855  Pyongyang BS   Sangwon, N. Korea  (500 kW)   Medium-strength N.K. station playing the usual ancient music and stern monologs, complete with its own South Korean jammer at times. This female Korean speech was at 0832 on 12-20

855  Jammer   South Korean "Beehive" jammer having the edge over Pyongyang BS' ancient music at 0948 on 12-18; this was the most prolific S.K. jammer in Kona, although not anything close to the old 1053 noisemaker

864  UnID TP-Mix   Apparent mix of Japanese male and Korean female (KBS?) speech at 1017 on 12-19, but nothing definite to nail down either one  

873  JOGB   Kumamoto, Japan  (500 kW)   A rather modest performer for the power level, it had a weak Chinese co-channel at times, such as during this Japanese stock market report at 0904 on 12-18

891  HLKB (KBS)   Busan, S. Korea  (250 kW)   The strongest South Korean station, but usually in a snarling mix with NHK1's JOHK, as at 1023 on 12-19. KBS usually had the edge, however

891  JOHK   Sendai, Japan  (20 kW)   Good performance for the power level, but broadcasting on an already occupied frequency (snarling with KBS in Busan) 

**909  UnID-Chinese   Bizarre chanting by children in apparent Chinese at a very strong level at 0956 on 12-18; Chris Kadlec says this may be from CNR6 (1000 kW) in the Hakka dialect  A somewhat extended version of the above recording is linked below, with various other TP's mixing in at times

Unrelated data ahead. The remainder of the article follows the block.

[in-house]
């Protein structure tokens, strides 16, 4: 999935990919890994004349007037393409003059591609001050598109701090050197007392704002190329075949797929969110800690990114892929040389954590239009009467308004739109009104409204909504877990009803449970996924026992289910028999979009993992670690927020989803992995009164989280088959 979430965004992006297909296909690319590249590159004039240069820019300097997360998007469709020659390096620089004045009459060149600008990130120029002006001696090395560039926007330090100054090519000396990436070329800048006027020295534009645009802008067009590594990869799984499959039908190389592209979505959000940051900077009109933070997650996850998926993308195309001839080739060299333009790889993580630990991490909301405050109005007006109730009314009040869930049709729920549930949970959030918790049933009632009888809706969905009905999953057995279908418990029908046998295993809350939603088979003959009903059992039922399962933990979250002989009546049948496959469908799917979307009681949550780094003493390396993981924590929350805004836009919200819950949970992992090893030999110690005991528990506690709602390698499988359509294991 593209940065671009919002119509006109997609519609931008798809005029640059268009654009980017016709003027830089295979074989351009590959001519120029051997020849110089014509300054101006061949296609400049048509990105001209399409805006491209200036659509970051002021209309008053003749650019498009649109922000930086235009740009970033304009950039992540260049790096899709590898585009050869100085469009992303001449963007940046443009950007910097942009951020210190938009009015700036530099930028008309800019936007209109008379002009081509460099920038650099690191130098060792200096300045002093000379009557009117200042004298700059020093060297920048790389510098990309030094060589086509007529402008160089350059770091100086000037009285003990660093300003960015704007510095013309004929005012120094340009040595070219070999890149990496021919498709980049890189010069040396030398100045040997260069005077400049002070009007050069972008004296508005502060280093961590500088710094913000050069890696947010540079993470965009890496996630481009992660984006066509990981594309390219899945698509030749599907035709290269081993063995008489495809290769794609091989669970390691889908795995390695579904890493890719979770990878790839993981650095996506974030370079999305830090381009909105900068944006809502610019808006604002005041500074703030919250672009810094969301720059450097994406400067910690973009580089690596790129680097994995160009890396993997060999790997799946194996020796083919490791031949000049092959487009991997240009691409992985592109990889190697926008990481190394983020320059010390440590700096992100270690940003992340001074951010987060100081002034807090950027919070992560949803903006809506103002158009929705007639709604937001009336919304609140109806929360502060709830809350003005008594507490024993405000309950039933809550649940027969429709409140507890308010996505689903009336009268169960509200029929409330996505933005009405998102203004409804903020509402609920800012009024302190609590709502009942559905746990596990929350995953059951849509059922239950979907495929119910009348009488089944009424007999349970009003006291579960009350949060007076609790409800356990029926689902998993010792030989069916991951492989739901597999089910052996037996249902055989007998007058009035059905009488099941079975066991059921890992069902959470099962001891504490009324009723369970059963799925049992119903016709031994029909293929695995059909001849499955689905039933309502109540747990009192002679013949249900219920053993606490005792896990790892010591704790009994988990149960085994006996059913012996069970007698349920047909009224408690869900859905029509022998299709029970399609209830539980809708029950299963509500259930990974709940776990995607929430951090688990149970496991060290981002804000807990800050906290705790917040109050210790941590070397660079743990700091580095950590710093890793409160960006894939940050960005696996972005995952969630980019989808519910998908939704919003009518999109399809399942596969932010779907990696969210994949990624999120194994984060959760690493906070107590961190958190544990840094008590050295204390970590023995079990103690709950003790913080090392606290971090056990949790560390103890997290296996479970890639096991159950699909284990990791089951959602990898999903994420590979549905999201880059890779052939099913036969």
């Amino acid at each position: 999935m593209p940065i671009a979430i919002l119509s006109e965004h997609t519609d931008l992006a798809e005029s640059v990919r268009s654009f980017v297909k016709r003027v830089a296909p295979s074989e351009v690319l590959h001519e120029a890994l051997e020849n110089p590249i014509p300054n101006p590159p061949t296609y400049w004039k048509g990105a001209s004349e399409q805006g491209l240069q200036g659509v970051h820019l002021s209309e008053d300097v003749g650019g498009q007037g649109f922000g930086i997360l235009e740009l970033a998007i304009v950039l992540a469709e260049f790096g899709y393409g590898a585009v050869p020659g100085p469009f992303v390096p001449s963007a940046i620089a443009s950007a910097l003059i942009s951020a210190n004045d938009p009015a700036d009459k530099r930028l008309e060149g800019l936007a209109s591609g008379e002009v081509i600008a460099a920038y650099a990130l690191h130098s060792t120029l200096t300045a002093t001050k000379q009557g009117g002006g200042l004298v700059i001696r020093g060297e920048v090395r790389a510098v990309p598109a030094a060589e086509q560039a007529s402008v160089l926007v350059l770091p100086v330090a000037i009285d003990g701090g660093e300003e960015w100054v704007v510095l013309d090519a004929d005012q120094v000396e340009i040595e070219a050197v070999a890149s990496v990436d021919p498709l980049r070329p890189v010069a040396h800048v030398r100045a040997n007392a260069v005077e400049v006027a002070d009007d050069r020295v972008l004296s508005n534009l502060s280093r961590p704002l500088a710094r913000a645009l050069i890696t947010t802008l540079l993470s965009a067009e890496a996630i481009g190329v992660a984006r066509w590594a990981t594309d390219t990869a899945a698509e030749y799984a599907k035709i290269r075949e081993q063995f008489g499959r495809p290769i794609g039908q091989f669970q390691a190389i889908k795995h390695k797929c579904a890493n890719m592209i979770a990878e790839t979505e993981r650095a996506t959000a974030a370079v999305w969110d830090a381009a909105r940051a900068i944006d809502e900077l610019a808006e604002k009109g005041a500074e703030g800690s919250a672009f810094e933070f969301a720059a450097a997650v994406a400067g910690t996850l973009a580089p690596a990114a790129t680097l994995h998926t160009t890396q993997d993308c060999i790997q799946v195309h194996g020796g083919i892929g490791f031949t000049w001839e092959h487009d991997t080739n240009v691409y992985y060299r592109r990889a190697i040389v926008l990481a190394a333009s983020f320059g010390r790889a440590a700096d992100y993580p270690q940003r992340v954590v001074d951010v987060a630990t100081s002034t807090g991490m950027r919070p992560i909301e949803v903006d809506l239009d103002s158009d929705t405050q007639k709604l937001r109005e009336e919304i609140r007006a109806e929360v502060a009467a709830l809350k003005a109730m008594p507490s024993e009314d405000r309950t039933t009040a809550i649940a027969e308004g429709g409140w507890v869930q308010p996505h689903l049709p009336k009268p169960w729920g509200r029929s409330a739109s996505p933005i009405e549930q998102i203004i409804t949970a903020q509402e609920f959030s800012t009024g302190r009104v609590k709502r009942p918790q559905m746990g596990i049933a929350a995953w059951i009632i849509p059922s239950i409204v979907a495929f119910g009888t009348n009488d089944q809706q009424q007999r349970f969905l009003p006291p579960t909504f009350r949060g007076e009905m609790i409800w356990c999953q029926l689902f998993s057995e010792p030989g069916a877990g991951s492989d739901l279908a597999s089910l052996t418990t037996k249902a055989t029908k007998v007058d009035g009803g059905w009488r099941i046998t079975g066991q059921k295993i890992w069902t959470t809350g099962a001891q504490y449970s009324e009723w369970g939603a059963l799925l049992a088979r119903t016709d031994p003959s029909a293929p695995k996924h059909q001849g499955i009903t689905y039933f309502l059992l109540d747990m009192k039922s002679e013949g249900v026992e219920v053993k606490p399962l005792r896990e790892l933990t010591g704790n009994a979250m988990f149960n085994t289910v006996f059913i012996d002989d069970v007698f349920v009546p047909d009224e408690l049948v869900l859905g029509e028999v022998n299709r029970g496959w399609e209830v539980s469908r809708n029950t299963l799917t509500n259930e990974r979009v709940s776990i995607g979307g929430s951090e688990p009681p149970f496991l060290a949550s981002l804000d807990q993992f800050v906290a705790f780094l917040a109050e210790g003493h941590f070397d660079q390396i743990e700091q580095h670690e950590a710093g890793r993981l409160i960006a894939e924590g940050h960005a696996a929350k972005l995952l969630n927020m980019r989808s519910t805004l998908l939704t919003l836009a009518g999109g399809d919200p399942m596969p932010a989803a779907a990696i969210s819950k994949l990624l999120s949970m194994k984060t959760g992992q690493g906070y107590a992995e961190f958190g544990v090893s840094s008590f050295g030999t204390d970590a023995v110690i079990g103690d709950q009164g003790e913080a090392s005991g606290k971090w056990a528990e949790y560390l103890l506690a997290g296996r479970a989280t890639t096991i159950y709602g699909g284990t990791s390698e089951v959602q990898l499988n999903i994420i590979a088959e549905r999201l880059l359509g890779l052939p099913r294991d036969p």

918  China   Shandong, China  (200 kW)   Half hour time pips (4+1?) and Chinese ID at 1:00 into the recording at 1029 on 12-19, but generally mixing with an UnID Japanese station

918  UnID-Japan   Japanese intonation by female speaker at 1029 on 12-19, but nothing definite to determine which one of four Japanese stations is in the mix with Shandong

**981  CNR1 Synchros   Changchun/ Nanchang, China  (200 kW/ 200 kW)   This was one of the three strongest Asian signals during the trip (along with 747 and 819), with awesome strength every night after about 0800. It was easily capable of running S9+ on the modified Ultralight alone, and never allowed a trace of any co-channel.

Top of the hour CNR ID and Chinese news at S9+ strength at 0900 on 12-18   Chinese news and conversation at local-like strength at 0955 on 12-20